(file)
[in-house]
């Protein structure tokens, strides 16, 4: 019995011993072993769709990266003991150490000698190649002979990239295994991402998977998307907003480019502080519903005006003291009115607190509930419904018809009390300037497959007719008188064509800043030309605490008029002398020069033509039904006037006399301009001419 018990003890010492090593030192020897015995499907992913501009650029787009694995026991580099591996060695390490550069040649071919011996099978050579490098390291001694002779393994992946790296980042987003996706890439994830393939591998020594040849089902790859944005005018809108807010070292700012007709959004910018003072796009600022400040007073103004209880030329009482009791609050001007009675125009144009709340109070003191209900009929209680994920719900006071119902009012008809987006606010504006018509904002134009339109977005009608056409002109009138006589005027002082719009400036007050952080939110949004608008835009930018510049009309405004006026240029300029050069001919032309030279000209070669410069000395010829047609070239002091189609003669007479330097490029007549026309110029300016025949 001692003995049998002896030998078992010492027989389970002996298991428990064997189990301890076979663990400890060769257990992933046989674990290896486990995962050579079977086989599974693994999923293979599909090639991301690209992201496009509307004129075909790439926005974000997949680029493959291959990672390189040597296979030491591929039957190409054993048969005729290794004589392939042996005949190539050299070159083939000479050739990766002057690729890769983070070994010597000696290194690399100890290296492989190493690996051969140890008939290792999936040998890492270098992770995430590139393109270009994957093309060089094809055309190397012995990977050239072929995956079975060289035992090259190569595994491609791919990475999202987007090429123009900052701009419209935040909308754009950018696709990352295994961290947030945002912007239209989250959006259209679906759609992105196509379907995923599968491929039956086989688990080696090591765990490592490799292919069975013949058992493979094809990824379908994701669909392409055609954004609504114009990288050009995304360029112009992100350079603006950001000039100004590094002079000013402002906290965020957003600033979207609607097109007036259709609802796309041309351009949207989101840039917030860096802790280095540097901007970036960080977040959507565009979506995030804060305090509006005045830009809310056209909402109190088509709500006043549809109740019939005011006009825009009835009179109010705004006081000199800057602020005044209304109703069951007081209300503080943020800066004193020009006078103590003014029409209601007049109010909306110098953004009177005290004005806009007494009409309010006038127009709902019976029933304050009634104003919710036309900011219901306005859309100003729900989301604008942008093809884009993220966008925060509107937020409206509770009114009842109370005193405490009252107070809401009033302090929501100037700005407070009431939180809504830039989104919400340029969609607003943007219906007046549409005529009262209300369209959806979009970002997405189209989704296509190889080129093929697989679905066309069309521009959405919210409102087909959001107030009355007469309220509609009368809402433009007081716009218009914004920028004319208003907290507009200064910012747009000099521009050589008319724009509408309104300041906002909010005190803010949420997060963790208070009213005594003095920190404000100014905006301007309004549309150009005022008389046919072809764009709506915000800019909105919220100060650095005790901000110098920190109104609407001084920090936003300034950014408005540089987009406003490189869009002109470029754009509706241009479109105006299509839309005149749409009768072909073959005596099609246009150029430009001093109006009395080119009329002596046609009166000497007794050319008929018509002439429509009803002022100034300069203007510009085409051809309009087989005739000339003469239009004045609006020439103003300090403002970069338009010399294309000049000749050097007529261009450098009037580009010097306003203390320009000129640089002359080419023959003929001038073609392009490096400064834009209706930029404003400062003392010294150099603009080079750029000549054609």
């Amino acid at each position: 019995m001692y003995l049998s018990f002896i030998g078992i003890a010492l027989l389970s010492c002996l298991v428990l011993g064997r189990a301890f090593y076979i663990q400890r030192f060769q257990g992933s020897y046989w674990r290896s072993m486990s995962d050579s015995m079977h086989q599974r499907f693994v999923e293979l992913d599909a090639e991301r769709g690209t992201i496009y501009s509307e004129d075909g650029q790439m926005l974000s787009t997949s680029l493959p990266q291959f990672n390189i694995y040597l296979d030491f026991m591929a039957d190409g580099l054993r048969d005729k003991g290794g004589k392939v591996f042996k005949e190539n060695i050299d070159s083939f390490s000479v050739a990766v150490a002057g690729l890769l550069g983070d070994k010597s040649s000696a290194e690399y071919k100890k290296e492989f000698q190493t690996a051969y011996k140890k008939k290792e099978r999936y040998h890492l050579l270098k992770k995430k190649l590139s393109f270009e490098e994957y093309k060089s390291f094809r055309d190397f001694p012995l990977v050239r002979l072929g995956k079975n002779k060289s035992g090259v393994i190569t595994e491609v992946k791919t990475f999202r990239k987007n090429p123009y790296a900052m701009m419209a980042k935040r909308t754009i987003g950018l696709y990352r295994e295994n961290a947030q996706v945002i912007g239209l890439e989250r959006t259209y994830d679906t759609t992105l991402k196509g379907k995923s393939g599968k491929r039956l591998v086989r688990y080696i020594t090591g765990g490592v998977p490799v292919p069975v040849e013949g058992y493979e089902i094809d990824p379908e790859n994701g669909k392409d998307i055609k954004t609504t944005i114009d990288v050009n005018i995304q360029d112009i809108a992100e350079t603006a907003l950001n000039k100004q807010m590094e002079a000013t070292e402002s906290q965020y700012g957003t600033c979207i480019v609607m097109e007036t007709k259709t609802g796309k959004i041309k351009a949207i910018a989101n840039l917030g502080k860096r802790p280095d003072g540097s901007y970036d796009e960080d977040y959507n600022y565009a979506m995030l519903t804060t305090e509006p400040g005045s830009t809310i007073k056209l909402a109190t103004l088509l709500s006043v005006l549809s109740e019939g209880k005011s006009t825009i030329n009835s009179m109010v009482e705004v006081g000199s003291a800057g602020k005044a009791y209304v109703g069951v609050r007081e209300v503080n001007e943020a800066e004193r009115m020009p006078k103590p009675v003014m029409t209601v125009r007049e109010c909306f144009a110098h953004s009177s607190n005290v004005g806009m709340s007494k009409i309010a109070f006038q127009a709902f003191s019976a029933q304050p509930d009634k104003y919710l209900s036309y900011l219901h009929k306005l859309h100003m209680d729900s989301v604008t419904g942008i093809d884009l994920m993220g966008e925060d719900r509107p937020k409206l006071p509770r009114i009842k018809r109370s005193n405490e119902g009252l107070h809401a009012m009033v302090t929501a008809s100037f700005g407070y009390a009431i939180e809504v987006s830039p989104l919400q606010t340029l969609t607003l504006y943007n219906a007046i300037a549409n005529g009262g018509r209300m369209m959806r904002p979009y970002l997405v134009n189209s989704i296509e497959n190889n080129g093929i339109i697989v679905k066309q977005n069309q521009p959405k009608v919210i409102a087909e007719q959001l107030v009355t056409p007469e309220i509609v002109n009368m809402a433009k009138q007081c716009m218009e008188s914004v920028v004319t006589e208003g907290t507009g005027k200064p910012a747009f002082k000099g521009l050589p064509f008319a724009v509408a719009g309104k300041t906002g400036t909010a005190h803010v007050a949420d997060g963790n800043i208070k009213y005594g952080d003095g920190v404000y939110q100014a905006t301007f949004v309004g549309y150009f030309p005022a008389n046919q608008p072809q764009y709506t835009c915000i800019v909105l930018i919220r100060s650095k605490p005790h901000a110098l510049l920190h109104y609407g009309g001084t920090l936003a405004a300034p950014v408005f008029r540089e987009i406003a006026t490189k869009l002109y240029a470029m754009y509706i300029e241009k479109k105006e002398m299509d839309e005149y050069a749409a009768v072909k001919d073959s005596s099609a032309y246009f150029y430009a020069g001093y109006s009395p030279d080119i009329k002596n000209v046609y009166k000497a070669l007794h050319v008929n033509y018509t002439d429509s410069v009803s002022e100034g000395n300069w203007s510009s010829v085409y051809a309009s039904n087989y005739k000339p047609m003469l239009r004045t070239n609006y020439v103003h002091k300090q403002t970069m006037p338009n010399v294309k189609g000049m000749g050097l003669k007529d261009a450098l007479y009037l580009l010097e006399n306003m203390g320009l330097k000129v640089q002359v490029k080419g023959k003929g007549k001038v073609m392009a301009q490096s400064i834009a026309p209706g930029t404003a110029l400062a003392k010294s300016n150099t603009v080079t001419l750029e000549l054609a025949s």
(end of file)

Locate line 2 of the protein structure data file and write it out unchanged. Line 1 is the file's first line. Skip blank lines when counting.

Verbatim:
């Protein structure tokens, strides 16, 4: 019995011993072993769709990266003991150490000698190649002979990239295994991402998977998307907003480019502080519903005006003291009115607190509930419904018809009390300037497959007719008188064509800043030309605490008029002398020069033509039904006037006399301009001419 018990003890010492090593030192020897015995499907992913501009650029787009694995026991580099591996060695390490550069040649071919011996099978050579490098390291001694002779393994992946790296980042987003996706890439994830393939591998020594040849089902790859944005005018809108807010070292700012007709959004910018003072796009600022400040007073103004209880030329009482009791609050001007009675125009144009709340109070003191209900009929209680994920719900006071119902009012008809987006606010504006018509904002134009339109977005009608056409002109009138006589005027002082719009400036007050952080939110949004608008835009930018510049009309405004006026240029300029050069001919032309030279000209070669410069000395010829047609070239002091189609003669007479330097490029007549026309110029300016025949 001692003995049998002896030998078992010492027989389970002996298991428990064997189990301890076979663990400890060769257990992933046989674990290896486990995962050579079977086989599974693994999923293979599909090639991301690209992201496009509307004129075909790439926005974000997949680029493959291959990672390189040597296979030491591929039957190409054993048969005729290794004589392939042996005949190539050299070159083939000479050739990766002057690729890769983070070994010597000696290194690399100890290296492989190493690996051969140890008939290792999936040998890492270098992770995430590139393109270009994957093309060089094809055309190397012995990977050239072929995956079975060289035992090259190569595994491609791919990475999202987007090429123009900052701009419209935040909308754009950018696709990352295994961290947030945002912007239209989250959006259209679906759609992105196509379907995923599968491929039956086989688990080696090591765990490592490799292919069975013949058992493979094809990824379908994701669909392409055609954004609504114009990288050009995304360029112009992100350079603006950001000039100004590094002079000013402002906290965020957003600033979207609607097109007036259709609802796309041309351009949207989101840039917030860096802790280095540097901007970036960080977040959507565009979506995030804060305090509006005045830009809310056209909402109190088509709500006043549809109740019939005011006009825009009835009179109010705004006081000199800057602020005044209304109703069951007081209300503080943020800066004193020009006078103590003014029409209601007049109010909306110098953004009177005290004005806009007494009409309010006038127009709902019976029933304050009634104003919710036309900011219901306005859309100003729900989301604008942008093809884009993220966008925060509107937020409206509770009114009842109370005193405490009252107070809401009033302090929501100037700005407070009431939180809504830039989104919400340029969609607003943007219906007046549409005529009262209300369209959806979009970002997405189209989704296509190889080129093929697989679905066309069309521009959405919210409102087909959001107030009355007469309220509609009368809402433009007081716009218009914004920028004319208003907290507009200064910012747009000099521009050589008319724009509408309104300041906002909010005190803010949420997060963790208070009213005594003095920190404000100014905006301007309004549309150009005022008389046919072809764009709506915000800019909105919220100060650095005790901000110098920190109104609407001084920090936003300034950014408005540089987009406003490189869009002109470029754009509706241009479109105006299509839309005149749409009768072909073959005596099609246009150029430009001093109006009395080119009329002596046609009166000497007794050319008929018509002439429509009803002022100034300069203007510009085409051809309009087989005739000339003469239009004045609006020439103003300090403002970069338009010399294309000049000749050097007529261009450098009037580009010097306003203390320009000129640089002359080419023959003929001038073609392009490096400064834009209706930029404003400062003392010294150099603009080079750029000549054609």